Selecting names for the Wall
Doubek was tasked with identifying all of the names to be included on the Wall. During and after the Vietnam War, the Department of Defense (DoD) compiled a list of combat zone casualties according to criteria in a 1965 Presidential Executive Order. It specified the geographic areas of Vietnam, Laos, Cambodia and surrounding coastal areas as combat zones. If a person died or went missing in those areas, DoD considered that individual to be a combat zone casualty and eligible for inclusion on the Wall.
Unfortunately, the Department of Defense and the individual service branches maintained separate casualty lists with slightly differing criteria. This was long before the advent of integrated computer databases. The result: no comprehensive master list of Vietnam War casualties existed. The job of cross-referencing the information of individual branches with the DoD fell to Doubek.
Compounding these difficulties was the issue that many casualties, particularly from the Air Force, were not always straightforward in terms of locale. “In order to have your name on the Wall, you had to have died within the ‘war zone,’” explained Doubek. “But you had stories of guys in the Air Force who would die in their aircraft over Thailand after having been shot over Vietnam.” Technically, they were ineligible for inclusion on the Wall.
For those and a handful of other unique circumstances, Doubek made his own list of men who had died due to the injuries in the combat zones—names that may have been listed by an individual service branch, but not by DoD. With this list in hand, he went to the various locations where individual service records were kept to review files.
“I looked at the record to determine whether mortal wounds were sustained,” Doubek said of the men whose names were listed by the Army, but not by DoD. He tried to make the best call he could when adding names to the list. Unfortunately, he mistakenly added a small number of names of men who were still alive. To put a circle around the symbol beside their names would not provide the correct historical context related to their situation. Their names, however, have been removed from the printed Directory of Names.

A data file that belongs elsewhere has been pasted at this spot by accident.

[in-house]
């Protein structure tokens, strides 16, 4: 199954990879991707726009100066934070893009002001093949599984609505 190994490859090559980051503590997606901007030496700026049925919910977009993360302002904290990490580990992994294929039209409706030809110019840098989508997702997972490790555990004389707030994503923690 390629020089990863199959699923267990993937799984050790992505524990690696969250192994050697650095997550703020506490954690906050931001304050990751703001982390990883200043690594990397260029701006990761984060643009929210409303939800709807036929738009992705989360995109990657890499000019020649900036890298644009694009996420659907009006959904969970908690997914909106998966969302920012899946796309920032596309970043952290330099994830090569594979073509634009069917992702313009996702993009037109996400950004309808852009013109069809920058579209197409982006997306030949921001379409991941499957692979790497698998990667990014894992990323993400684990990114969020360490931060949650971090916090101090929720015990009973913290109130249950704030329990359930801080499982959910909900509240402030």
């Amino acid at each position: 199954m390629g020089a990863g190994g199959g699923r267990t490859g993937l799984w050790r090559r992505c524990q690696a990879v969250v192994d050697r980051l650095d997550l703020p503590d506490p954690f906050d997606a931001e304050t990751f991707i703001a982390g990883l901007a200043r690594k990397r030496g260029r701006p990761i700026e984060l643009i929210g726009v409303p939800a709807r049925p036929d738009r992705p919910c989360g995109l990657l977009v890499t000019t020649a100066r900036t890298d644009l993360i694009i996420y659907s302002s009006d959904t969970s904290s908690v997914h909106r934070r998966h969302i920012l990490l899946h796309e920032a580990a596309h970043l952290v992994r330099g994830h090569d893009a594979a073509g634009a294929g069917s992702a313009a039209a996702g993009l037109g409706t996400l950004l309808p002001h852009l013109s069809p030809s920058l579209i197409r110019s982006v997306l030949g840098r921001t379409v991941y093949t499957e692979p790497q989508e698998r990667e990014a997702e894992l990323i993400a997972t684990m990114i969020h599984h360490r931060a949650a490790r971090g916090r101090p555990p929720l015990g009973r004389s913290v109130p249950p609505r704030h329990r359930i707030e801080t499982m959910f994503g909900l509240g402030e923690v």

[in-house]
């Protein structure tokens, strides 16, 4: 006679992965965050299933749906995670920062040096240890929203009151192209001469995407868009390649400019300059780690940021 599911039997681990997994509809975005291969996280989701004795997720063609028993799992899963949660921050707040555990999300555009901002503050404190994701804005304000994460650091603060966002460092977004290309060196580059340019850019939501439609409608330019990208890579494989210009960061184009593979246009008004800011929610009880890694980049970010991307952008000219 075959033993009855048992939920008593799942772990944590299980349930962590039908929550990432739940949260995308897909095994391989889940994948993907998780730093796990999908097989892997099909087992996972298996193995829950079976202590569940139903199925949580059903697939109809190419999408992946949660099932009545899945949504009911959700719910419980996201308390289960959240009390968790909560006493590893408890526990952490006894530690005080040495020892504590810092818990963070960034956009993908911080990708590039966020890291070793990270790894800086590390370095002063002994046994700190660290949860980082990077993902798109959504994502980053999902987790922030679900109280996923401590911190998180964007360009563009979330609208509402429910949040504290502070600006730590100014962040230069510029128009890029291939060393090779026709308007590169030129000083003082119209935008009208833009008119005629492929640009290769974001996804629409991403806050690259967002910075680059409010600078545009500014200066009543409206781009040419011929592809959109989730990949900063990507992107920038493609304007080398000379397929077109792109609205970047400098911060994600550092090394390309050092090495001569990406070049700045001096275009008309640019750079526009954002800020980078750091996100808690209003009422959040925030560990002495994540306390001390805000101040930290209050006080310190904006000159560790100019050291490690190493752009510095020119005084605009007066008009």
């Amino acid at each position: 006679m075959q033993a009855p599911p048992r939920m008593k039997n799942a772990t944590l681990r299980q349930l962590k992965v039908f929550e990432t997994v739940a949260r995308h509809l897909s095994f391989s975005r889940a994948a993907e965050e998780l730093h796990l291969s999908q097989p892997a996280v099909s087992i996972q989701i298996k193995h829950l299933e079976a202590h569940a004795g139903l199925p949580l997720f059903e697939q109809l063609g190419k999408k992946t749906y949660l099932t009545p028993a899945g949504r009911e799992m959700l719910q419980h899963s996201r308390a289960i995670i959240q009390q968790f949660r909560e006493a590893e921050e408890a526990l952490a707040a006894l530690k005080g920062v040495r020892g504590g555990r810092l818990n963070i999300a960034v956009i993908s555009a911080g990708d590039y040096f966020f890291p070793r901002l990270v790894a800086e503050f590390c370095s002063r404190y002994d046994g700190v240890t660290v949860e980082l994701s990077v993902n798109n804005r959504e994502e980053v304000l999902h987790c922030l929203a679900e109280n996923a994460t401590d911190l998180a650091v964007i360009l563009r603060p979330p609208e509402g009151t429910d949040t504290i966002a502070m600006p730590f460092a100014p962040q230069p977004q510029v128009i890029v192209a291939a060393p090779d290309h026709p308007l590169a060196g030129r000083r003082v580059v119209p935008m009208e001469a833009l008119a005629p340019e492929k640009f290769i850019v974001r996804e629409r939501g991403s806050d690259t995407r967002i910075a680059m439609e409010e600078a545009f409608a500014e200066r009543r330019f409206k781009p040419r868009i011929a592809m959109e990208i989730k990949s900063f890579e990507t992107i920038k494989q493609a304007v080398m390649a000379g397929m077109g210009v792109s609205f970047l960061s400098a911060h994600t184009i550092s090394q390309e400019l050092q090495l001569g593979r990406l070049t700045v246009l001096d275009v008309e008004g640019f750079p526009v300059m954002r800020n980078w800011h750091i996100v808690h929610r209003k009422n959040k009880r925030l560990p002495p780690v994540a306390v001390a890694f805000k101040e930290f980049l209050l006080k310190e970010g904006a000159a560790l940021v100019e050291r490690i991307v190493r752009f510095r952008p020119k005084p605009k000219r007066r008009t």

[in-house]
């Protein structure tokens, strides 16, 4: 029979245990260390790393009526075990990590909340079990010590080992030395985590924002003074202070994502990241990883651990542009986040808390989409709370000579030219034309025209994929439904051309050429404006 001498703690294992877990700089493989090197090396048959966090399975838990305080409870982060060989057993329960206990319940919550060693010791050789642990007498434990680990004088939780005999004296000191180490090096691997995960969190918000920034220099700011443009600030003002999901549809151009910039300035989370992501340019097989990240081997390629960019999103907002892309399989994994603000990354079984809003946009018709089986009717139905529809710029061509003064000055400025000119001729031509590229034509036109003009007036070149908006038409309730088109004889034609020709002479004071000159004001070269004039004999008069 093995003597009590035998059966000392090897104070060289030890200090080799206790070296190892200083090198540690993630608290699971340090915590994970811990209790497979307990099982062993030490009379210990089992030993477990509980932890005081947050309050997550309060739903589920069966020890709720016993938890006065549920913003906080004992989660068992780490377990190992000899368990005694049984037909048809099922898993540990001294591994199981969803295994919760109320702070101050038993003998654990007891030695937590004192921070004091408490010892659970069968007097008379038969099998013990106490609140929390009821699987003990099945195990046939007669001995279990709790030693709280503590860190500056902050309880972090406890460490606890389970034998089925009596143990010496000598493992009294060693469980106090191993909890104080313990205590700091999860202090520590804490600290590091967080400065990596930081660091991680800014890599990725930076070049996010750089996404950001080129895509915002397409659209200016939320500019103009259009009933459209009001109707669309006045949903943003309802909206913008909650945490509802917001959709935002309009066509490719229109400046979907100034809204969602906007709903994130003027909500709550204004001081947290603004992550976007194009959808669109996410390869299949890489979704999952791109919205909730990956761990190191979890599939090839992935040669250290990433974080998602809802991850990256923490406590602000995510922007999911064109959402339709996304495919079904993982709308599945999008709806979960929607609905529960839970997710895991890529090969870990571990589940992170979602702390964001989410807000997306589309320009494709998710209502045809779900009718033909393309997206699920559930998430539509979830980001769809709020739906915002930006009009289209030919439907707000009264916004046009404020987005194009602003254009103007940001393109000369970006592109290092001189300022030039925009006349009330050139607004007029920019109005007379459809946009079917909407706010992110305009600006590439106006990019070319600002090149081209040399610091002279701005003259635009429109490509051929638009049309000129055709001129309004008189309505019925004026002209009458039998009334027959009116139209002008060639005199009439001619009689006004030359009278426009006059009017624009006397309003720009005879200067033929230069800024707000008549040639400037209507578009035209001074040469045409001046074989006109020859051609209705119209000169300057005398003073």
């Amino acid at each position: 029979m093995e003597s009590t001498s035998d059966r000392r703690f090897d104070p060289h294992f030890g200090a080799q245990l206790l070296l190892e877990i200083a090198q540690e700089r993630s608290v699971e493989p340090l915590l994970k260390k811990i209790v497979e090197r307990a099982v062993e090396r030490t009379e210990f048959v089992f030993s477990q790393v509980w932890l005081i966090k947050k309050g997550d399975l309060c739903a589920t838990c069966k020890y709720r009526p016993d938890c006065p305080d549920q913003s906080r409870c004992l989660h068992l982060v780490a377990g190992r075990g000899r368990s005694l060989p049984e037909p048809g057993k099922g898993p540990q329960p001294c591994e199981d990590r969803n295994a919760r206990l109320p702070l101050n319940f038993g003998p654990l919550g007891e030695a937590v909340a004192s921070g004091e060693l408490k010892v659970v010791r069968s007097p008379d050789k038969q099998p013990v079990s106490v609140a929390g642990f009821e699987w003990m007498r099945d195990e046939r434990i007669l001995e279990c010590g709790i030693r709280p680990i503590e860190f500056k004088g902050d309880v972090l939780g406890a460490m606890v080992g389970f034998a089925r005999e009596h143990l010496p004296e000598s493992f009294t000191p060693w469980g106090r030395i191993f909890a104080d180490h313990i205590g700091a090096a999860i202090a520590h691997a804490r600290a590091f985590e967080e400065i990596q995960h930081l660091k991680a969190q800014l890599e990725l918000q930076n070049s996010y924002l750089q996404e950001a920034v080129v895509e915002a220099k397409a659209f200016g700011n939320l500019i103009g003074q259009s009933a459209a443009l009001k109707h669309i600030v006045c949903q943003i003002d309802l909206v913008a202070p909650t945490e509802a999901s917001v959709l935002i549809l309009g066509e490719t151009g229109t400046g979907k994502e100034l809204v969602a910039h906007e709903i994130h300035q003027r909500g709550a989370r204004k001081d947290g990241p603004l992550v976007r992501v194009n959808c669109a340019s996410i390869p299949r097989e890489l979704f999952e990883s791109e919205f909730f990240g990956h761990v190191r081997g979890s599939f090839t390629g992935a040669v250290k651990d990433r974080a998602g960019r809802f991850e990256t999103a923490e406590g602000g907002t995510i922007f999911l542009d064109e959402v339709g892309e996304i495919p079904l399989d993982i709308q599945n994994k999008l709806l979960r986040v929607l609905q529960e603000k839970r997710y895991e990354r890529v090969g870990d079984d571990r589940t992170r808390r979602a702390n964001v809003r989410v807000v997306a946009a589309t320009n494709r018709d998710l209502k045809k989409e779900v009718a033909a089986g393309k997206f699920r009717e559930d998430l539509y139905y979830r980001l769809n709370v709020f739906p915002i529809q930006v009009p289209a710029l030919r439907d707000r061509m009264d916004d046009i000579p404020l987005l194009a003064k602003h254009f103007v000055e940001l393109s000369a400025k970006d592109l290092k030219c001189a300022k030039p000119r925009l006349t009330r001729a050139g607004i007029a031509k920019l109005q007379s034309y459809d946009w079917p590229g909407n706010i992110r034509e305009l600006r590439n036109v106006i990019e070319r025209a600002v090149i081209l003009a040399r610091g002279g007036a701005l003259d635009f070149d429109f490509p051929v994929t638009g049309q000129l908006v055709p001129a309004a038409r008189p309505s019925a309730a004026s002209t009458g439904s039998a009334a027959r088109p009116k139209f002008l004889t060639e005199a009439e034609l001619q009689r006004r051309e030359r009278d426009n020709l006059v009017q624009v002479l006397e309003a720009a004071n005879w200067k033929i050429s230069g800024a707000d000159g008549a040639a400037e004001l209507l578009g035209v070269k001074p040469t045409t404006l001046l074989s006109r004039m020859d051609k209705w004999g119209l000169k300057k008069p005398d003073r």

Another challenge was ensuring the accuracy of the names. Doubek contacted the National Personnel Records Center, Archives and Records Service, in St. Louis, Mo. On the other end of that phone call was an former Air Force officer who had served in Vietnam. He would become instrumental in helping Doubek identify names and check spellings.
Once a master list was compiled, the names were checked manually for errors. “We worked very hard with volunteers from the Gold Star Mothers,” recalled Doubek. For weeks and weeks, a team worked through the list, verifying spellings and ensuring that the computer printout that was to be used for the stenciling was correct.
During one review, Doubek found a glitch with the computer software: it did not recognize the spaces that appeared within a last name, such as “van der Meide.” Nor could it properly discern a compounded first name, such as Billy Bob, versus a traditional first and middle name. As a result, the software improperly truncated or abbreviated names. With the glitch discovered, Doubek and his team located and hand-corrected each error.